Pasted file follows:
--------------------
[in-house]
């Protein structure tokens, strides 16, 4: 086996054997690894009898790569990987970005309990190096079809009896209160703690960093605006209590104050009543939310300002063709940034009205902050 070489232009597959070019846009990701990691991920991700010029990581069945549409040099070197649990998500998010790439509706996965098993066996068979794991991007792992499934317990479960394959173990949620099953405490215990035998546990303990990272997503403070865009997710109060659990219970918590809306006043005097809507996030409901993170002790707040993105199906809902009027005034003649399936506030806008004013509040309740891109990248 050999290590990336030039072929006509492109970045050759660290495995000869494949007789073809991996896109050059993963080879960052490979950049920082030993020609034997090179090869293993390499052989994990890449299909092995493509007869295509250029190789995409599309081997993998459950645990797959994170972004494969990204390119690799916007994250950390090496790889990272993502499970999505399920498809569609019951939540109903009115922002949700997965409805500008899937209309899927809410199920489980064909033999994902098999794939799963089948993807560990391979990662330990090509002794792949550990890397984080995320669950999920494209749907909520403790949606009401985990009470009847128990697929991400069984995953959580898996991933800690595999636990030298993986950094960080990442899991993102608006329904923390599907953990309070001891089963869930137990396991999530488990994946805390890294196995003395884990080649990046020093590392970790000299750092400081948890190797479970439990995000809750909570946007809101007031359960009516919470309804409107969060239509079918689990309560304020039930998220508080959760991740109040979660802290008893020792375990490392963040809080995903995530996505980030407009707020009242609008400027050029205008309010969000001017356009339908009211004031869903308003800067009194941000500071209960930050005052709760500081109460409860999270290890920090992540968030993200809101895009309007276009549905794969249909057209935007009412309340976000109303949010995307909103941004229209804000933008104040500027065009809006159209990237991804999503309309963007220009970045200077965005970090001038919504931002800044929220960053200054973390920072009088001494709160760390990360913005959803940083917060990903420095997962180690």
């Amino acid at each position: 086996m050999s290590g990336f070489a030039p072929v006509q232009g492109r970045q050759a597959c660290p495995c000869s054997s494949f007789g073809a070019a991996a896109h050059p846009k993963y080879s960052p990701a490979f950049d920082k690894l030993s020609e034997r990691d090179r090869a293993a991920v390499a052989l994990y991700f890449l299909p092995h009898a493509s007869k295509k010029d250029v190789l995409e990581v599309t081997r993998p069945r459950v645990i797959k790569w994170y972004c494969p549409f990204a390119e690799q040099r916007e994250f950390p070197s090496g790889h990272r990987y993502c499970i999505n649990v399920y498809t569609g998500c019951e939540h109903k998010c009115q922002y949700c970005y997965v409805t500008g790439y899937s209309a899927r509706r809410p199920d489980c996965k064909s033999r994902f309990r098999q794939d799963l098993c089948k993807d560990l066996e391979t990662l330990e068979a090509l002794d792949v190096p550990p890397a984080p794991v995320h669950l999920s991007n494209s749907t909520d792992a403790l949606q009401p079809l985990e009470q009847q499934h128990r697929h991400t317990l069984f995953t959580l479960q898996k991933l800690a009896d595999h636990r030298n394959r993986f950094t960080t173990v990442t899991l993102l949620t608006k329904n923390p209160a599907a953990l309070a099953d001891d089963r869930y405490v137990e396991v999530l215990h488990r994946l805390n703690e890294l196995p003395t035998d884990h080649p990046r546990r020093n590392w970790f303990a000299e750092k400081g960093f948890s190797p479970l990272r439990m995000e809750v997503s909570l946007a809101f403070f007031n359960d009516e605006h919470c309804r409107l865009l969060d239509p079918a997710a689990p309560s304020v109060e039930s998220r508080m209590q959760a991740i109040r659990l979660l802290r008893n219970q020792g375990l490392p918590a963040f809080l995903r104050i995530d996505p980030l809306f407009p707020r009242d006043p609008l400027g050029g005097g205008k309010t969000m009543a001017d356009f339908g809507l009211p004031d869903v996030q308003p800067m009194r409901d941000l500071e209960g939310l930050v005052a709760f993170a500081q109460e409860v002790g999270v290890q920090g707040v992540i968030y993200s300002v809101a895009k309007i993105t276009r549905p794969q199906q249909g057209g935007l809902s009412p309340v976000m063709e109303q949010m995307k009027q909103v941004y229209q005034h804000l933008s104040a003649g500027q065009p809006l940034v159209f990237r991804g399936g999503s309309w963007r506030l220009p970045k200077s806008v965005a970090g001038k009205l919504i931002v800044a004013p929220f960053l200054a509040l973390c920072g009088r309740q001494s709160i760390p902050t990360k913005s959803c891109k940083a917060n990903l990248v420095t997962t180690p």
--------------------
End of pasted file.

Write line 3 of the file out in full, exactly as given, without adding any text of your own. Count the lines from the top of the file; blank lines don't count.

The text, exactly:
């Amino acid at each position: 086996m050999s290590g990336f070489a030039p072929v006509q232009g492109r970045q050759a597959c660290p495995c000869s054997s494949f007789g073809a070019a991996a896109h050059p846009k993963y080879s960052p990701a490979f950049d920082k690894l030993s020609e034997r990691d090179r090869a293993a991920v390499a052989l994990y991700f890449l299909p092995h009898a493509s007869k295509k010029d250029v190789l995409e990581v599309t081997r993998p069945r459950v645990i797959k790569w994170y972004c494969p549409f990204a390119e690799q040099r916007e994250f950390p070197s090496g790889h990272r990987y993502c499970i999505n649990v399920y498809t569609g998500c019951e939540h109903k998010c009115q922002y949700c970005y997965v409805t500008g790439y899937s209309a899927r509706r809410p199920d489980c996965k064909s033999r994902f309990r098999q794939d799963l098993c089948k993807d560990l066996e391979t990662l330990e068979a090509l002794d792949v190096p550990p890397a984080p794991v995320h669950l999920s991007n494209s749907t909520d792992a403790l949606q009401p079809l985990e009470q009847q499934h128990r697929h991400t317990l069984f995953t959580l479960q898996k991933l800690a009896d595999h636990r030298n394959r993986f950094t960080t173990v990442t899991l993102l949620t608006k329904n923390p209160a599907a953990l309070a099953d001891d089963r869930y405490v137990e396991v999530l215990h488990r994946l805390n703690e890294l196995p003395t035998d884990h080649p990046r546990r020093n590392w970790f303990a000299e750092k400081g960093f948890s190797p479970l990272r439990m995000e809750v997503s909570l946007a809101f403070f007031n359960d009516e605006h919470c309804r409107l865009l969060d239509p079918a997710a689990p309560s304020v109060e039930s998220r508080m209590q959760a991740i109040r659990l979660l802290r008893n219970q020792g375990l490392p918590a963040f809080l995903r104050i995530d996505p980030l809306f407009p707020r009242d006043p609008l400027g050029g005097g205008k309010t969000m009543a001017d356009f339908g809507l009211p004031d869903v996030q308003p800067m009194r409901d941000l500071e209960g939310l930050v005052a709760f993170a500081q109460e409860v002790g999270v290890q920090g707040v992540i968030y993200s300002v809101a895009k309007i993105t276009r549905p794969q199906q249909g057209g935007l809902s009412p309340v976000m063709e109303q949010m995307k009027q909103v941004y229209q005034h804000l933008s104040a003649g500027q065009p809006l940034v159209f990237r991804g399936g999503s309309w963007r506030l220009p970045k200077s806008v965005a970090g001038k009205l919504i931002v800044a004013p929220f960053l200054a509040l973390c920072g009088r309740q001494s709160i760390p902050t990360k913005s959803c891109k940083a917060n990903l990248v420095t997962t180690p």